Do you have any suggestions to add? Tweet me @elembee_ and let me know!

Why an autoresponder will change your life

Earlier this summer, I was talking with my friend Joanna about how I really needed some space from my inbox and was considering putting up an auto-responder. But I was hesitant because it felt really pretentious. It felt like I would be telling people “I’m too busy and important to answer your email,” and also …

Why shutting down comments was one of the best things I did for my blog

In June, I made the decision to shut down comments on my blog. It wasn’t a decision I made lightly, and I had my concerns. I worried that readers wouldn’t like it and that I would miss out on the interaction I was used to seeing. Well, it has now been two months, and I …

What needs to be done today?

When it comes down to it, your website will always be a work in progress. That’s natural — because you’re always doing some kind of work! With each new project, you learn a little bit more about what you love, what you don’t, your own strengths, and why you do what you do — and …

A behind-the-scenes look at a web design project, part 2

On Tuesday, I shared the first half of a behind-the-scenes look at a web design project. So what happens next? Here’s Part 2! Step 4: The design The design process starts with the questionnaire, which has its own card in Trello that I ask the client to fill out before her project start date. The …

A behind-the-scenes look at a web design project

I recently had a fun chat with Amanda Genther about the creative process and working with clients for her upcoming CrushWorthy ebook. It’s something I felt like I could chat about for another 45 minutes, so I thought I’d share a behind-the-scenes look at a web design project, from start to finish! The most important …

How to start creating products in your service-based business

On Tuesday, I talked about creating products by doing the easiest next step. But, how do you find time to do that next step? It’s hard to set aside time to do work you aren’t sure will pay off when you have paying clients waiting on you. Here are a few methods I’ve used to …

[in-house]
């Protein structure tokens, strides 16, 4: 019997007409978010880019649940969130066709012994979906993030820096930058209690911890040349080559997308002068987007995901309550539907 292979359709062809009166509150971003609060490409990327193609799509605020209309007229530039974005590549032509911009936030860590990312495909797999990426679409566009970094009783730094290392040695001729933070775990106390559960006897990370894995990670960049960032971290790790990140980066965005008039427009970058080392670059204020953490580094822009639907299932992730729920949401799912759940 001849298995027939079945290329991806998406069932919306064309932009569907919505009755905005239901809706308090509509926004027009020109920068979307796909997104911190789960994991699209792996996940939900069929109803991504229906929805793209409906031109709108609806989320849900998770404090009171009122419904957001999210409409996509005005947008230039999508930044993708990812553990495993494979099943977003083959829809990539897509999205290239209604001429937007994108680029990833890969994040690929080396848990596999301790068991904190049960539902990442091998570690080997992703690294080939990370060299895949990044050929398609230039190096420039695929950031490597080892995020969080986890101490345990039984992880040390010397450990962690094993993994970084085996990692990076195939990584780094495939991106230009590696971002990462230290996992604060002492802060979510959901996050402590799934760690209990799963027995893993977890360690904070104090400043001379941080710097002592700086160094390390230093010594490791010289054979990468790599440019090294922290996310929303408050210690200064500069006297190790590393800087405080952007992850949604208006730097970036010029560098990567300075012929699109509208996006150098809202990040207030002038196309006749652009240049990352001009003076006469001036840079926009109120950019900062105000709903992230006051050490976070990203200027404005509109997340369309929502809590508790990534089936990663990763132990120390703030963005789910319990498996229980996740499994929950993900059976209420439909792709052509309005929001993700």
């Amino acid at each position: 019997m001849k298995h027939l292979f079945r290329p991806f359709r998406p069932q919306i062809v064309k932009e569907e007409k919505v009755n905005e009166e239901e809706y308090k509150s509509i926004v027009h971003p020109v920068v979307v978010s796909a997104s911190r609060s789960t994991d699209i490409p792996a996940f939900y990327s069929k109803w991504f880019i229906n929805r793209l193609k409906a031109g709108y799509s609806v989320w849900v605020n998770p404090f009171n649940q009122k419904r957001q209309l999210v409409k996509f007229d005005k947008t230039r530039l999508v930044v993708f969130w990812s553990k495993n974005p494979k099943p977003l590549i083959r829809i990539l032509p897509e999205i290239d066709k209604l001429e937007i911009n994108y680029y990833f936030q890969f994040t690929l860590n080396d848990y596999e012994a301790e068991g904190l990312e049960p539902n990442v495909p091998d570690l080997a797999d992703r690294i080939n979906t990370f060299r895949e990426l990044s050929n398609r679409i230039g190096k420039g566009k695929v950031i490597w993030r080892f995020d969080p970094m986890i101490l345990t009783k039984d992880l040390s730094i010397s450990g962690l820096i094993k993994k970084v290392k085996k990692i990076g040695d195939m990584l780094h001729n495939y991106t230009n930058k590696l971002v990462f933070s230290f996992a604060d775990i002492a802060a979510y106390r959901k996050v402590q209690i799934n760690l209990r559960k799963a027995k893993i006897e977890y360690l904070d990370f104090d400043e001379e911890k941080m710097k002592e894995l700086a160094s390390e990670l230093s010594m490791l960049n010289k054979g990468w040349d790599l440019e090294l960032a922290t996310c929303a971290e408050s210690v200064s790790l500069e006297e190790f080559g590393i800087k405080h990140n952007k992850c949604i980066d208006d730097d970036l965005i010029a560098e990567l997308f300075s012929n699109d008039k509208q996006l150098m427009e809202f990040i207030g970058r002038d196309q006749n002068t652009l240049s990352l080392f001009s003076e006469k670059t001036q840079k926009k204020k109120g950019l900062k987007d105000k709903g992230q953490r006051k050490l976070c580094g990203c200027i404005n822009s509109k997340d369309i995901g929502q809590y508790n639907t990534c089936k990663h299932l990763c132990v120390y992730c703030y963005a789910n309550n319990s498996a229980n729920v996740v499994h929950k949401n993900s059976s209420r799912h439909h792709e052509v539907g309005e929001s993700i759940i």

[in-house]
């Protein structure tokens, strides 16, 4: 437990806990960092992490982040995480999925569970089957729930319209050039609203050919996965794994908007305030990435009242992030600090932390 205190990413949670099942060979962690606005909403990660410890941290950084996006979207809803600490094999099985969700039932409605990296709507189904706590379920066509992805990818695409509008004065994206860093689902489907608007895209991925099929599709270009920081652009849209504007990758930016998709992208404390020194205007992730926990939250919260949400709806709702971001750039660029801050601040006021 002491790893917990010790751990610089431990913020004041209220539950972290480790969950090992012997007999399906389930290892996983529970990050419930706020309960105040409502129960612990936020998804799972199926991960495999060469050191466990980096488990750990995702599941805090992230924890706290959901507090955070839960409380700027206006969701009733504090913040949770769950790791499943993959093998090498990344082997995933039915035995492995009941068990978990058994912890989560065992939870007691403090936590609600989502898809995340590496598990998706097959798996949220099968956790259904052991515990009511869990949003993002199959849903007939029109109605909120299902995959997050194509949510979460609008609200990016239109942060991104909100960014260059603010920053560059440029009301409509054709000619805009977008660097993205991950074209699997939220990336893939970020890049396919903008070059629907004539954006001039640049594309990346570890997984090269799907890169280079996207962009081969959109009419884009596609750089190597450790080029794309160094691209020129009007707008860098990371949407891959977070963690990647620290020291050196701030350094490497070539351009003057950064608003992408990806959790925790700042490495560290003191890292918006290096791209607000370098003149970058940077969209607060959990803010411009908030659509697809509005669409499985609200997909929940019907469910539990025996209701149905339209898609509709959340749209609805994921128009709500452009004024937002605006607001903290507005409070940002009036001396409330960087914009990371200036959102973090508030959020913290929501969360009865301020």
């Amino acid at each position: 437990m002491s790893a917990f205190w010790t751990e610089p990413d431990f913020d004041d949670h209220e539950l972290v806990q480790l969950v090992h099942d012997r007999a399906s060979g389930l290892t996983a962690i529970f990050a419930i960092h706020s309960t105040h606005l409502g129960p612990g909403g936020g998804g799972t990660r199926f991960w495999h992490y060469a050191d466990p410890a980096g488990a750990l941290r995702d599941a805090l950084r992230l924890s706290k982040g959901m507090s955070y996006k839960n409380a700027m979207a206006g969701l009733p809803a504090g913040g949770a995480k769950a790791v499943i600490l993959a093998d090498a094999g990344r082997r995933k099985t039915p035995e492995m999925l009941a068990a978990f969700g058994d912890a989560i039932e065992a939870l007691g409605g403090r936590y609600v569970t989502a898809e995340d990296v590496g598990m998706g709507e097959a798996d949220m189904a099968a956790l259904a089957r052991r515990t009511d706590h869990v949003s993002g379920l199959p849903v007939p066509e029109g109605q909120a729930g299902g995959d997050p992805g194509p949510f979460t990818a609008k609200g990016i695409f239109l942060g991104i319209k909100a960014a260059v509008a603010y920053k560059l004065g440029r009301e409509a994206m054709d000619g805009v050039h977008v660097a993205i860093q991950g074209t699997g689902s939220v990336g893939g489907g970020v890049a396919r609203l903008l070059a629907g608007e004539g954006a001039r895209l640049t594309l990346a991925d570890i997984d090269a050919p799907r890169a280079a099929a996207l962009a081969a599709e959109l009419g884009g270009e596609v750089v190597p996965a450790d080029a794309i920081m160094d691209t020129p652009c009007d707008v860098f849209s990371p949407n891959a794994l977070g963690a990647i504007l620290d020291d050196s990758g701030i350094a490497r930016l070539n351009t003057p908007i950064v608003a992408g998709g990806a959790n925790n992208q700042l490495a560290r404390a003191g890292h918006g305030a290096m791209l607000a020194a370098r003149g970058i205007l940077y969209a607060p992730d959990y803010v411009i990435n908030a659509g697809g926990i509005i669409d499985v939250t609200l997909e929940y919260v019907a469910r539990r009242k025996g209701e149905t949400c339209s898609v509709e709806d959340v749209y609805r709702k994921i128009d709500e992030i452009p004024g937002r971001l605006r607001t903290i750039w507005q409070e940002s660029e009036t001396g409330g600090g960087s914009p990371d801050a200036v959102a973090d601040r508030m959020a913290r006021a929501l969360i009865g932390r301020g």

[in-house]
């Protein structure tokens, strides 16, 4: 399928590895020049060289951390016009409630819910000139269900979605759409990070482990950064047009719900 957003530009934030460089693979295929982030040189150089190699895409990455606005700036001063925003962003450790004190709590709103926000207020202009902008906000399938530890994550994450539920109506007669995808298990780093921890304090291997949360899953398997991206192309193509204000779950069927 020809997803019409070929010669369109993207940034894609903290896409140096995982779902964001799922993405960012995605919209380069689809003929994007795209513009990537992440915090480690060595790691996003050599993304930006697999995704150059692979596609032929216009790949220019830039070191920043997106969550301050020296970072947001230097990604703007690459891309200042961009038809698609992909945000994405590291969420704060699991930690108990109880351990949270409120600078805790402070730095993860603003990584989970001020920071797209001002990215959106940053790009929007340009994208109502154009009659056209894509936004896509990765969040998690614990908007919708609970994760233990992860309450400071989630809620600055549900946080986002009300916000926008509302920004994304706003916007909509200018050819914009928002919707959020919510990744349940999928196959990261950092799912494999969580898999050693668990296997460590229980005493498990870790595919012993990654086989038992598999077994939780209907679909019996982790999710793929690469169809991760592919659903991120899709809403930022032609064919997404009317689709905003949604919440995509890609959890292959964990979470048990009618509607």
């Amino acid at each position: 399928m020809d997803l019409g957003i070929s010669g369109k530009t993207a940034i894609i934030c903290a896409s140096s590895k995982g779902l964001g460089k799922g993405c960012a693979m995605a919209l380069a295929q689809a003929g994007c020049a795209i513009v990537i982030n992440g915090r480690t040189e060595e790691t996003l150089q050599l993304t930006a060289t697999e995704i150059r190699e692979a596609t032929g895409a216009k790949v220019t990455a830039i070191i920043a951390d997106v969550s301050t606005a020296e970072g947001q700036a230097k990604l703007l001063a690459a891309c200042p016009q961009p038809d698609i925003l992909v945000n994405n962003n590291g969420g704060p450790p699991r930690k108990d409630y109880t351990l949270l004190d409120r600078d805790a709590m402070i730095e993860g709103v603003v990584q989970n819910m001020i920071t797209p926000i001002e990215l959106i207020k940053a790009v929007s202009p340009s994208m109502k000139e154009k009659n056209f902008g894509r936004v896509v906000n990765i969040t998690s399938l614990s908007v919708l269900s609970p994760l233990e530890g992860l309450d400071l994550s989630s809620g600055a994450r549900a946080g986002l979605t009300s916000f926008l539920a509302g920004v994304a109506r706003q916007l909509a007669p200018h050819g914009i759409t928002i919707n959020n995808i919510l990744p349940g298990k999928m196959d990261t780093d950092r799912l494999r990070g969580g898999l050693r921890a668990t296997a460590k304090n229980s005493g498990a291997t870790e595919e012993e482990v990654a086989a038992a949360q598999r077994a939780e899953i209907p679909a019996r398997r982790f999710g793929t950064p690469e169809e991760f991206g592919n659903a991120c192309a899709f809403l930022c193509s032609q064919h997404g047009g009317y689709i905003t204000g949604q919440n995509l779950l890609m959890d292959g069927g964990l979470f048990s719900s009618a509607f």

What is the easiest next step?

If you’re anything like me, your idea process goes something like this: 1. Have brilliant idea in the shower. 2. Get excited and have more ideas on how to make it happen. 3. Have even more ideas to expand my original idea. 4. Get nerdy about planning the details. 5. Have nightmare about planning the …

about-sidebar

Hello! I’m Lisa, the web designer behind Elembee. I’m on a mission to help you look your best online so you can do what you love.

More about me

cover-ipad1

On sale now! WordPress essentials, in plain English, with step by step how-to guides and honest advice on what you actually need to know to make your WordPress site work for you.

Learn more

By the way: I really love to share. Just bought something awesome? I want to tell you all about it. Sometimes I receive affiliate payments for your click or purchase — which is really just icing on the cake for me, because I'd be happy to tell you about it anyway. Also? I really love to give advice from my own experiences in blogging, business, and design. But your situation may be totally different than mine, and I have no control over that. So, my advice doesn't come with guarantees, and the information provided here is for educational and informational purposes only. Let's keep things friendly, ok? You can find more information in my Privacy Policy and Terms & Conditions.

Weekly little notes to inspire action, so you can do what you love.